I hate to jump on the band wagon...but the Adcom is not the best choice. I would also say that the Krell, in my opinion, is not a very good amp either. Hyped, yes, but it's performance leaves much to be desired. I know that an integrated helps shorten the chain and lessens cost, but how about selling both the Krell and the Adcom and use the funds along with a bit extra(less than adding a DAC to the Adcom), and look for a good quality neutral amplifier and find a used Wadia 830 (former class A component, recently discontinued) and going direct connect, using the variable out of the Wadia for pre-amp functions,if you are a single source person. There are a number of reasonably priced used amps out there by CJ, ARC, Pass, ETC. that would make your promising system really sing!
I would go along with most of the previous advice about the CD player, most people who go on and on about digital sorces have never heard a good CD player. I would recommend you audition a CAL Labs. If you have the bucks check out the 15 or 20, the 20 is expensive, but is also a great DVD Player. If money is an issue, try to pick up a older Cal Icon Power Boss used. I would take issue with the previous advisor and advise that before you 86 the Krell 300i, wait till you play a good CD player through your system as it now configured. I use a CAL 20 thru a Krell 300i as kinda a second system and it soulds great with several different speakers I have tried (Soliloquy, Magnepan) I do also have some B&W speakers and the Krell can sound a little bright thru them.(Remember the 300i is also a Stereophile class A rated unit) It just may not be the amp for the speakers you are using or the speakers you are using may not be suited for the Krell. I have no experience with Areiel's. Bottom line, get a good CD player, and if that does not float your boat, then it may come down to getting a new amp for your speakers or getting new speakers for your amp.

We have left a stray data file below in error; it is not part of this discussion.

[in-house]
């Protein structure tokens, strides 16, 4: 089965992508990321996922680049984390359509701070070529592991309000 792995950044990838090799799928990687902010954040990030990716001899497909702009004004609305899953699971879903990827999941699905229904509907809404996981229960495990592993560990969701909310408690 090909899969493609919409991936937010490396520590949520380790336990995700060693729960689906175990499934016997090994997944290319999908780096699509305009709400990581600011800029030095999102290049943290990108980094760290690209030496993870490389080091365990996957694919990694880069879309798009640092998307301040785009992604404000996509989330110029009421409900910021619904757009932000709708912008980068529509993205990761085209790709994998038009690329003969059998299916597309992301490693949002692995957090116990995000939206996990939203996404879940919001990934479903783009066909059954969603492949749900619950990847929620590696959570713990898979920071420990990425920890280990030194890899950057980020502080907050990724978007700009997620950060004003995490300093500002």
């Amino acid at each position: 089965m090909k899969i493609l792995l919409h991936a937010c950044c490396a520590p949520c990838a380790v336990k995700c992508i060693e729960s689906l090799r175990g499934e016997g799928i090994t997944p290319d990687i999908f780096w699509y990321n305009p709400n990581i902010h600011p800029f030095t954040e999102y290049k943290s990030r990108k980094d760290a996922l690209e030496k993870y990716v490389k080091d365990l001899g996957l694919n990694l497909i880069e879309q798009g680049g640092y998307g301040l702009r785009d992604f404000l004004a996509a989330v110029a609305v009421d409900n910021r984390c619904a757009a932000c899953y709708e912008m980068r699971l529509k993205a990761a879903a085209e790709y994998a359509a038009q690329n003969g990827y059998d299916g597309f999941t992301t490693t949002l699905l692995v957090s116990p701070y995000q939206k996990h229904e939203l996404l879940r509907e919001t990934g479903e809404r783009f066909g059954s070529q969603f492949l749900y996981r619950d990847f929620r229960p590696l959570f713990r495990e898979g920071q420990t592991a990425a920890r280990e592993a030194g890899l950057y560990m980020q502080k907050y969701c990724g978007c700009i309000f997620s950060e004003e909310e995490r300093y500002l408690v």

After all the advice you've gotten, most of which sounds right to me, I'd just add: look for a used Sonic Frontiers SFCD-1 one-piece CD player. It has a tubed output stage, and impressed the Stereophile people, including Atkinson, before it got more or less forgotten as other "flavors of the month" came along. And it's a lot cheaper than a Wadia 830 on the used market. Of course if you can afford the Wadia, few would deny that it would be a better choice.
Tom is right about SFCD-1 among the best CD players made. However, i wouldn't recommend this player as good match for Krell 300. Even though that SF is tubed, it isn't, what most of us would expect from tubed electronics: "lush" "sweet" "harmonicaly rich...etc". SFCD-1 can be harsh if "hooked" to the wrong "stuff". Krell will also sound overly "analytical" if source is wrong. I would have to agree, with above mentioned Meridian the latest version.
Before doing anythig rash, try to borrow a P.S. Audio Powerstation (for your front end), put your CD player on three sorbothan feet, and about eight black diamond racing cones on top of your Adcom (do the same for your amp if you can go the $$$). I think your rig is basically sound. Ken
If it's not the sound you want, take up horse racing. You can even wear earplugs. (sorry, I couldn't resist), you have too much advice here already but it is alllllll good.
EARPLUGS ! Wow! What a tweak. I think I'll start a company to sell earplugs, and start by sending several samples to reviewers at Stereophile.